Nov. 6, 2008
Evidence found for climate-driven ecological shifts in North Atlantic, says Cornell study
While the planet has experienced numerous changes in climate over the past 65 million years, the most significant climate change of the last 5,000 years has occurred during recent decades.
A Cornell study reports that as increased precipitation and ice melting have occurred in the Arctic, fresher, southward-flowing currents have extended the ranges of some cold-water, northern marine species down the North American coast -- a counterintuitive finding.
The paleo-climate record shows very rapid periods of cooling in the past, when temperatures have dropped by as much as 18 degrees Fahrenheit (10 degrees Celsius) in a matter of years to decades, but "the rate of warming we are seeing [now] is unprecedented in human history," said Cornell oceanographer Charles Greene, the lead author of the study, published in the November issue of the journal Ecology (Vol. 89, No. 11).
During the past 50 years, melting Arctic ice sheets and glaciers have periodically released cold, low-salinity water from the Arctic Ocean into the North Atlantic. This has led to dramatic ecosystem shifts as far south as North Carolina and extensive geographic range shifts of many plant and animal species, he said. One microscopic algal species from the Pacific Ocean, not seen in the North Atlantic for over 800,000 years, has reinvaded the North Atlantic from the Arctic Ocean during the past decade.
By reviewing climate changes in the past, the researchers were able to more clearly observe how this influx of fresher water has led to changes in ecosystems as well as the geographic distributions of species, said Greene.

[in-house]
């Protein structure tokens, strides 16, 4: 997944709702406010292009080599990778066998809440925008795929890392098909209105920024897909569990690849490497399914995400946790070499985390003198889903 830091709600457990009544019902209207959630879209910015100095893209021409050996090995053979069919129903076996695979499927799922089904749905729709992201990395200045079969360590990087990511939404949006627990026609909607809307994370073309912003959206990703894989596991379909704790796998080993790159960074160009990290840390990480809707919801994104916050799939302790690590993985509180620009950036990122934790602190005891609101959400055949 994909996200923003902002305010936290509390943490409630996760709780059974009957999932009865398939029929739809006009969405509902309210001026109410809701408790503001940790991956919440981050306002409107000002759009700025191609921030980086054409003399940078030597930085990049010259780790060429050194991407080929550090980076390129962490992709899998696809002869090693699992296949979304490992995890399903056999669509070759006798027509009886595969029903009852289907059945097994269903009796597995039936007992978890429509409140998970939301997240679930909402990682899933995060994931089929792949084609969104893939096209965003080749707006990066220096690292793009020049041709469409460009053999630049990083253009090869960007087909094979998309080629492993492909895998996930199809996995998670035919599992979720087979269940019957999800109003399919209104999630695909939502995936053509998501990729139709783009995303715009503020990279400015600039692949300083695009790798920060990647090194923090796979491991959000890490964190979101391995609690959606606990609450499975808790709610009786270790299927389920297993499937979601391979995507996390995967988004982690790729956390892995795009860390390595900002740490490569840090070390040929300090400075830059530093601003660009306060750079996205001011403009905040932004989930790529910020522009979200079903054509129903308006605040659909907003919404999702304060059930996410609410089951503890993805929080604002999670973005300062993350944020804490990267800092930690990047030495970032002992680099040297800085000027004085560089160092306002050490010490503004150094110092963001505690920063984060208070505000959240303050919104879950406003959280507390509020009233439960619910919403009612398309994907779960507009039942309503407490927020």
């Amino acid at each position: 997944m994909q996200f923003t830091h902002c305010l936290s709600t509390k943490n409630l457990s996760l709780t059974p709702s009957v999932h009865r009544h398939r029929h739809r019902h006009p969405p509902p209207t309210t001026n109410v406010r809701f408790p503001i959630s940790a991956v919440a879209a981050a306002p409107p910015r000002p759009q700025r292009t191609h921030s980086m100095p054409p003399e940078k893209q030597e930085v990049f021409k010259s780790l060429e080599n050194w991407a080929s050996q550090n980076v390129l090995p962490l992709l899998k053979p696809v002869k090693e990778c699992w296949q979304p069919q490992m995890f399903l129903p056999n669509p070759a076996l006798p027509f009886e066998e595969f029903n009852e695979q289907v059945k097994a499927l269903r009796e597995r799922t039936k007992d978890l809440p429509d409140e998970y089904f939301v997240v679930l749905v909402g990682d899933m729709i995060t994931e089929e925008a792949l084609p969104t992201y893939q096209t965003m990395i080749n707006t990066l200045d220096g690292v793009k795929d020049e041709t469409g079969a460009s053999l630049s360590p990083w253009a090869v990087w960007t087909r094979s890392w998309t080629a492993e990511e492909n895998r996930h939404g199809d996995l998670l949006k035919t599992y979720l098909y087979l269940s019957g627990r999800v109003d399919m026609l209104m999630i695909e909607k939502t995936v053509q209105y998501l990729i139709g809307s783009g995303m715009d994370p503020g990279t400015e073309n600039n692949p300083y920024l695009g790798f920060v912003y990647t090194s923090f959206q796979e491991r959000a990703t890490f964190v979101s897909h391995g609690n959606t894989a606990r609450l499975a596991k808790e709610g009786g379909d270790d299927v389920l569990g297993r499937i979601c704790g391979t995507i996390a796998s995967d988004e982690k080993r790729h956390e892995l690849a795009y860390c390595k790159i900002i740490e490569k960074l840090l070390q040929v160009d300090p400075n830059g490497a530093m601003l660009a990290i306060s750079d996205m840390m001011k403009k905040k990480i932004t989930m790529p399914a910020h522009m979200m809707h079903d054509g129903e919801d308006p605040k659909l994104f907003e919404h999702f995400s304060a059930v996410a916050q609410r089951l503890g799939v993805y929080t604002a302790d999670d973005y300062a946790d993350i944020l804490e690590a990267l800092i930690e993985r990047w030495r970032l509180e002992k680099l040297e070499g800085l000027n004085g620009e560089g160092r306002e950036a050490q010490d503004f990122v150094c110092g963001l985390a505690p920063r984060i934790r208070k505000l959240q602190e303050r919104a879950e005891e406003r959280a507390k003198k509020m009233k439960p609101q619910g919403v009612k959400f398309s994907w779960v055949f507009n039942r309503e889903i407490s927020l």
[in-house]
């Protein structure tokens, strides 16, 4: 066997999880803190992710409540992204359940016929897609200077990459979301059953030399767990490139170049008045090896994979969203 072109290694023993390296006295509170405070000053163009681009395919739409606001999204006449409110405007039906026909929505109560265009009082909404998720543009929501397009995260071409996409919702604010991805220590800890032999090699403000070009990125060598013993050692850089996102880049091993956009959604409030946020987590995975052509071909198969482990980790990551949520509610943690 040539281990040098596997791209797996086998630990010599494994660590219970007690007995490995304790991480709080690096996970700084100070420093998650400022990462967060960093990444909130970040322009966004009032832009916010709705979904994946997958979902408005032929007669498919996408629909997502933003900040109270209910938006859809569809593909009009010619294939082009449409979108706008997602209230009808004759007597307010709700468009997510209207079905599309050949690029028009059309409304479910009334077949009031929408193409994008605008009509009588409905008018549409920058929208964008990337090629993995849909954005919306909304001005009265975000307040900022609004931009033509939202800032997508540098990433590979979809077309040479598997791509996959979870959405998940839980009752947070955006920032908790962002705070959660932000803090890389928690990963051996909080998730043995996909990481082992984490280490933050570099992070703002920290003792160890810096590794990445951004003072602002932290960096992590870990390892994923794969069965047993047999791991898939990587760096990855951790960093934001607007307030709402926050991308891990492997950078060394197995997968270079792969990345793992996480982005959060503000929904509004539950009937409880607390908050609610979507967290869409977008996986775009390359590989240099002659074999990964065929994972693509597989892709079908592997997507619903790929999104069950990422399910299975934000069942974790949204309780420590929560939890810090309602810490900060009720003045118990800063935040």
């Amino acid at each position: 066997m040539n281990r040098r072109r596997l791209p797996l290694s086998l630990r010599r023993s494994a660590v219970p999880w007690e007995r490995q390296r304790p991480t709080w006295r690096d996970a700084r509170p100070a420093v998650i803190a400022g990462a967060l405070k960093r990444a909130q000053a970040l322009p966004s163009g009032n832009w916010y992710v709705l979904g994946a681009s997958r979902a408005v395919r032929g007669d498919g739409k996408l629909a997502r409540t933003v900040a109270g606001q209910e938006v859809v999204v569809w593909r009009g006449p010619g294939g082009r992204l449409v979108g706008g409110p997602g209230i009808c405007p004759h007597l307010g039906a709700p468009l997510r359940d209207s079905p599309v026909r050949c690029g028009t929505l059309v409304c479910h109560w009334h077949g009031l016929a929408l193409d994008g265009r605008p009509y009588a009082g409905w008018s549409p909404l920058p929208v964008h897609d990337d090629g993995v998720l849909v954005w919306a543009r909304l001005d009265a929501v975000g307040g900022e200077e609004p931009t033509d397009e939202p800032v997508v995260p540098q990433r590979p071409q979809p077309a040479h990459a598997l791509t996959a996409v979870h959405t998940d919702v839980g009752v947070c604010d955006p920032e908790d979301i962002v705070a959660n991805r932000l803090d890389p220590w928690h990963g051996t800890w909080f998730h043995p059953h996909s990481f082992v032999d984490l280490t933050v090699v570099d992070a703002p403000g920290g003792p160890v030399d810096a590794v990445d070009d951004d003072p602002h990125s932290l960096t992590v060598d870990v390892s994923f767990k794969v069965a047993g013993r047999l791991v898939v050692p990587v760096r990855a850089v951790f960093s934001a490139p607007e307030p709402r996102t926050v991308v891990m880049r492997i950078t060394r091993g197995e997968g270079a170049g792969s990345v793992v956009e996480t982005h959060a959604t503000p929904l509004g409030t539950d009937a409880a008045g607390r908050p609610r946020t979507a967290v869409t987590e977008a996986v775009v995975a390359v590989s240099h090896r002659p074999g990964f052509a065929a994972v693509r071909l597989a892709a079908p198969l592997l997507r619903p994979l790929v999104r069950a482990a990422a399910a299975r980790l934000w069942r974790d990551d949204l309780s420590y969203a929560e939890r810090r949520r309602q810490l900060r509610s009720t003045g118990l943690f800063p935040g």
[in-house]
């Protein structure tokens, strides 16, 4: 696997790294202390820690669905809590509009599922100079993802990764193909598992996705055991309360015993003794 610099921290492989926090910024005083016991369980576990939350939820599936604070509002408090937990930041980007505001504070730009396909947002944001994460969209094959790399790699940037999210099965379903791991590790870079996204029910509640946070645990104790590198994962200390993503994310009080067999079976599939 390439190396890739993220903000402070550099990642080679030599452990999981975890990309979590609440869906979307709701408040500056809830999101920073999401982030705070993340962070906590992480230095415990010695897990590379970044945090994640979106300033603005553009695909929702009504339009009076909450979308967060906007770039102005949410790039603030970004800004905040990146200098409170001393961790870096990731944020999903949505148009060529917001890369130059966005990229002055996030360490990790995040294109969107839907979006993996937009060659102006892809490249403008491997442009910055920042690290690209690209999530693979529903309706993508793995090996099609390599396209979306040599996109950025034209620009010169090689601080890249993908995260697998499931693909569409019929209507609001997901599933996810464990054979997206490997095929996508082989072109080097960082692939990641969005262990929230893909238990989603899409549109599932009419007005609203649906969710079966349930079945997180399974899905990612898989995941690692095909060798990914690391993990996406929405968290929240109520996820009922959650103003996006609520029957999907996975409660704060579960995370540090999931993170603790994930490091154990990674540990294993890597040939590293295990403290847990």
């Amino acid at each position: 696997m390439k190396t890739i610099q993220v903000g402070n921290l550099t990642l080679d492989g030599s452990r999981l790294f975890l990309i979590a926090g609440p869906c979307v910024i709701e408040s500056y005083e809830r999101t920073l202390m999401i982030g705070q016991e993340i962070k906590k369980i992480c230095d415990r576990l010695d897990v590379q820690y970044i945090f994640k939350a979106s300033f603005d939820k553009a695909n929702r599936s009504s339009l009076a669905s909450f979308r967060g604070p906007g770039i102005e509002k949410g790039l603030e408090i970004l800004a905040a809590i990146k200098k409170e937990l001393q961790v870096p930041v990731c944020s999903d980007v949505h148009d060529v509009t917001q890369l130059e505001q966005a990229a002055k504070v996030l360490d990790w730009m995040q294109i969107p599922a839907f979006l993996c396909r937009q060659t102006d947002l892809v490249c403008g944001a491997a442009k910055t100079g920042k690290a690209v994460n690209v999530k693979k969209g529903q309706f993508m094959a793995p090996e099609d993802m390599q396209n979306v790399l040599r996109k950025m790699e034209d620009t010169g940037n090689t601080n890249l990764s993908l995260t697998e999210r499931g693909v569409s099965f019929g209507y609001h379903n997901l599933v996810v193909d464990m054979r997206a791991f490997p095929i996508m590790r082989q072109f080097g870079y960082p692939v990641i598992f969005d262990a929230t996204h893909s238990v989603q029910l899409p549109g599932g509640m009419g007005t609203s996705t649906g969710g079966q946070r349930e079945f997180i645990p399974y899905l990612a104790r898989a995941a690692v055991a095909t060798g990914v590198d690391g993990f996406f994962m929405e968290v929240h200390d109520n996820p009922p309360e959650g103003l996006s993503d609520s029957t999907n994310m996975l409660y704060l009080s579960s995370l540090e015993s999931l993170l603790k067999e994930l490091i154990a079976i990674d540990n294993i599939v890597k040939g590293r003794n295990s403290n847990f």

Interestingly, the study's findings run counter to the expectations of most ecologists: They expected that the distributions of southern species would move north and that northern species would lose habitat as the climate warms. Instead, Greene found that as colder, fresher Arctic waters flow south along the Northwest Atlantic shelf, from the Labrador Sea south of Greenland all the way to North Carolina, the distributions of many northern species have actually moved southward.
In addition, the periodic freshening of shelf waters has extended the growing seasons of phytoplankton and tiny drifting animals, like copepods, which make up the base of the marine food chain.
Furthermore, climate changes may have played a role in the decline of cod, a top predator. As cod have declined, populations of prey species have increased.
"While it is true that cod stocks never rebounded from 20th-century overfishing, part of their failure to recover can be attributed to the climate bringing colder waters to Newfoundland since the 1990s," said Greene. Cod don't grow and reproduce as rapidly in the colder water. The decline of cod, combined with the ocean's colder temperatures, has enabled populations of cold-water crustacean species, like snow crab and shrimp, to increase.
"As climate changes, there are going to be winners and losers, both in terms of biological species and different groups of people," said Greene. "The cod fishermen are out of luck, but the fishermen that have decided to go after snow crab and shrimp are very successful now." He added that adapting to climate change is partly being able to predict what we can expect.
The study was funded by the National Science Foundation.